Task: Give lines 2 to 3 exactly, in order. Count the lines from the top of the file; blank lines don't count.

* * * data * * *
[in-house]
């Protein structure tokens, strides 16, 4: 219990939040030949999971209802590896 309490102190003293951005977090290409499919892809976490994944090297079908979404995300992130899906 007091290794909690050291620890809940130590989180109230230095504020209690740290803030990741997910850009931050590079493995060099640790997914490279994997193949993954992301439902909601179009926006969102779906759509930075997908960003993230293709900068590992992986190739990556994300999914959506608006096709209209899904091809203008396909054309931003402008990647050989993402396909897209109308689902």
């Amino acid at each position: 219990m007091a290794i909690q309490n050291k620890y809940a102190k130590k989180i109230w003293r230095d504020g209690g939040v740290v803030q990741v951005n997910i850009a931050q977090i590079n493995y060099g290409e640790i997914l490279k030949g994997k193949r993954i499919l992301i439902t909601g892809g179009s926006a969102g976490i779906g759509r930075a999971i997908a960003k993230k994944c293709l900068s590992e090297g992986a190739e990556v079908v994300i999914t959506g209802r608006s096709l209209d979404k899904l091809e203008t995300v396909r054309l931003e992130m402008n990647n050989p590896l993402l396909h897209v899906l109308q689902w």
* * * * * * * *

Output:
């Protein structure tokens, strides 16, 4: 219990939040030949999971209802590896 309490102190003293951005977090290409499919892809976490994944090297079908979404995300992130899906 007091290794909690050291620890809940130590989180109230230095504020209690740290803030990741997910850009931050590079493995060099640790997914490279994997193949993954992301439902909601179009926006969102779906759509930075997908960003993230293709900068590992992986190739990556994300999914959506608006096709209209899904091809203008396909054309931003402008990647050989993402396909897209109308689902």
């Amino acid at each position: 219990m007091a290794i909690q309490n050291k620890y809940a102190k130590k989180i109230w003293r230095d504020g209690g939040v740290v803030q990741v951005n997910i850009a931050q977090i590079n493995y060099g290409e640790i997914l490279k030949g994997k193949r993954i499919l992301i439902t909601g892809g179009s926006a969102g976490i779906g759509r930075a999971i997908a960003k993230k994944c293709l900068s590992e090297g992986a190739e990556v079908v994300i999914t959506g209802r608006s096709l209209d979404k899904l091809e203008t995300v396909r054309l931003e992130m402008n990647n050989p590896l993402l396909h897209v899906l109308q689902w």